The Vikings’ religion never contained any formal doctrines concerning what happens to someone when he or she dies. In the words of historian H.R. Ellis Davidson, “There is no consistent picture in Norse literary tradition of the fate of the dead,” and “to oversimplify the position would be to falsify it.” The rational order that people today often naively insist on finding in Viking portrayals of the dead simply isn’t there in the sources.
Nevertheless, the picture presented to us by archaeology and the Old Norse literary sources isn’t complete chaos. There are discernible patterns in the way the Norse conceived of death and the afterlife, even though those patterns don’t hold absolutely, and the details of what one source tells us are almost invariably contradicted by another source.
The Land(s) of the Dead
Spiritual parts of the dead were usually thought to end up in a spiritual otherworld of some sort or another (with some exceptions that we’ll explore below).
The most famous of these dwelling-places of the dead is undoubtedly Valhalla (Old Norse Valhöll, “the hall of the fallen”), the resplendent hall of the god Odin. Those chosen by Odin and his valkyries live there as celebrated heroes until they’re called upon to fight by Odin’s side in the doomed battle at Ragnarok, the downfall of the gods and the rest of the universe.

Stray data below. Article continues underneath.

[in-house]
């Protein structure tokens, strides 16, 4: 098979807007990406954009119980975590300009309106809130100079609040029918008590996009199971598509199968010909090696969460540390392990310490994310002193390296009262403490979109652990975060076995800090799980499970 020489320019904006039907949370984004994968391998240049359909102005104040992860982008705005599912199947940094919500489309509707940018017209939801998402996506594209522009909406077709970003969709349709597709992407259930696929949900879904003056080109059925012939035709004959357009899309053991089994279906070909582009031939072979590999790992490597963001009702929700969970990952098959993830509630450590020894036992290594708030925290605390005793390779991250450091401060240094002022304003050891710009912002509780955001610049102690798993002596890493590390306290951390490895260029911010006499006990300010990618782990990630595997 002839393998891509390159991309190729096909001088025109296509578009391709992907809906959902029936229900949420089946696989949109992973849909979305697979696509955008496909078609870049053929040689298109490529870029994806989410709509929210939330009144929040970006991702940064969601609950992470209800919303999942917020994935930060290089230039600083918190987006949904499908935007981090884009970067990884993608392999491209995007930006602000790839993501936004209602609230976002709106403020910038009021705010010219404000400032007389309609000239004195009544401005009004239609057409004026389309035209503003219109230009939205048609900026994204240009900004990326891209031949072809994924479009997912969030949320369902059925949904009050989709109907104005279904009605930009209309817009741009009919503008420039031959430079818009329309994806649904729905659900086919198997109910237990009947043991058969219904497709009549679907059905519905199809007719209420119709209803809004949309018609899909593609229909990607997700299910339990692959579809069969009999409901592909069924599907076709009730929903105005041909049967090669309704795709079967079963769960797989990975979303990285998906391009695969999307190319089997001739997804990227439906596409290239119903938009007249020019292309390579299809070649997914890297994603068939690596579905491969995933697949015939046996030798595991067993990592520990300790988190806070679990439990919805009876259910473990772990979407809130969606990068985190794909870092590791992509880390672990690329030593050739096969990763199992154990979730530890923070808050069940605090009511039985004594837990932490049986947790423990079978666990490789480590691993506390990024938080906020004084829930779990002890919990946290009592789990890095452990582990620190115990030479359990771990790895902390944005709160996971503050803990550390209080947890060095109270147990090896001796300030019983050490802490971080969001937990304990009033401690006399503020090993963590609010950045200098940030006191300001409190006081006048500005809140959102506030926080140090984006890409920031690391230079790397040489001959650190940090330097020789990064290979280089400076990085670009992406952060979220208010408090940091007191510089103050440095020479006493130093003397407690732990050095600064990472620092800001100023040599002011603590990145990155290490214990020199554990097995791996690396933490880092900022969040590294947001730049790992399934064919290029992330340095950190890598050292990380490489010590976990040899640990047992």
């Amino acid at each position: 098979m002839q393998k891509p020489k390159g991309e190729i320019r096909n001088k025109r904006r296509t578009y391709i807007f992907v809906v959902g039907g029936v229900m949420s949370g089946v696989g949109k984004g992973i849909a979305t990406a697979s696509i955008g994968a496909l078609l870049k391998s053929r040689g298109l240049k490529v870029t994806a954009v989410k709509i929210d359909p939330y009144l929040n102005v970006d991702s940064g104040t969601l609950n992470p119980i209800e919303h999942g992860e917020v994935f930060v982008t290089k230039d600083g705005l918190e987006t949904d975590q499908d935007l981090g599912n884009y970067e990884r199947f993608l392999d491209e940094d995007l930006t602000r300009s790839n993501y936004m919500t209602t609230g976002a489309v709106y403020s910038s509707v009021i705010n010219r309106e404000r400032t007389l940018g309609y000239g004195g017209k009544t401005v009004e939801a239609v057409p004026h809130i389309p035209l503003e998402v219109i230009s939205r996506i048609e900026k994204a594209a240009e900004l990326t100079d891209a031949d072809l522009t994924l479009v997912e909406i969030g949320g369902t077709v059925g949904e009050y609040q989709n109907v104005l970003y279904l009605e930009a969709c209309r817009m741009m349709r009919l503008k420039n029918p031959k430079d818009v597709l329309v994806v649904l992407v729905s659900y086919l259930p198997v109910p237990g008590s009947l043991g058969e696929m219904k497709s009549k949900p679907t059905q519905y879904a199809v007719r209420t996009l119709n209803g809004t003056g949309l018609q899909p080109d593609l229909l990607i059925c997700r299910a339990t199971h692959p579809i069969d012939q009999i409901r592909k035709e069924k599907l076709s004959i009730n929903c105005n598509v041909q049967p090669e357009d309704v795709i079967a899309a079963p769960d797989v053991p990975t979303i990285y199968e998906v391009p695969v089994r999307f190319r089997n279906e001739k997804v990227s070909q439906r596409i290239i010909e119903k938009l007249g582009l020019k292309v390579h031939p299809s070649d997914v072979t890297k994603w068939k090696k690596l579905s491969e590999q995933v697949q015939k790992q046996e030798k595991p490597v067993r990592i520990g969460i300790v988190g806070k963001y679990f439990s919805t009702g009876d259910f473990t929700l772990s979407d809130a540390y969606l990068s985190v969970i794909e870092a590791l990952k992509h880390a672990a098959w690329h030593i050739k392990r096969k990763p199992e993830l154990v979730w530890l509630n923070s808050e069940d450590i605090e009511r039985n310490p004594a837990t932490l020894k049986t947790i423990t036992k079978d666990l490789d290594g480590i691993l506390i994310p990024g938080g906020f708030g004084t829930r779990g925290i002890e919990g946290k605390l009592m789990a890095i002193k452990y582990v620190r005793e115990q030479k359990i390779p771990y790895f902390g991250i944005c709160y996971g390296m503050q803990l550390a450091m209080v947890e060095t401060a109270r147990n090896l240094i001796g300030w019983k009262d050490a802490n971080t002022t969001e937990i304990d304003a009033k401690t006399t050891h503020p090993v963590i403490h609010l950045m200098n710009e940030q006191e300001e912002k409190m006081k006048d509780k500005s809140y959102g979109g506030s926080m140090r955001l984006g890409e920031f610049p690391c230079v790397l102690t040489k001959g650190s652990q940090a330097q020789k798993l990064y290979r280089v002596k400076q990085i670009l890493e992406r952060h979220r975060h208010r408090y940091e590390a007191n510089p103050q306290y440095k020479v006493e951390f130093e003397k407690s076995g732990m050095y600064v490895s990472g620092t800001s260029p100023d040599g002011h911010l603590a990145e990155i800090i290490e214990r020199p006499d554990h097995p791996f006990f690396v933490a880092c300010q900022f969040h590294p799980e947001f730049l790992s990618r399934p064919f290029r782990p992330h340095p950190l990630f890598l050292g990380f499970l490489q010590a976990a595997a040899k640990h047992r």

The goddess Freya is said to welcome some of the dead into her hall, Folkvang (Old Norse Fólkvangr, “the field of the people” or “the field of warriors”). Unfortunately, Folkvang is mentioned so sparsely in the sources that we today don’t have any idea what it was thought to be like.
But the afterlife world to which the dead are most commonly portrayed as going is Hel, a world beneath the ground presided over by a goddess who is also named Hel. In addition to this conception of a general underworld, people from particular families and localities are sometimes depicted as remaining together in a particular place close to where they lived while they were alive – underneath a specific mountain, for example.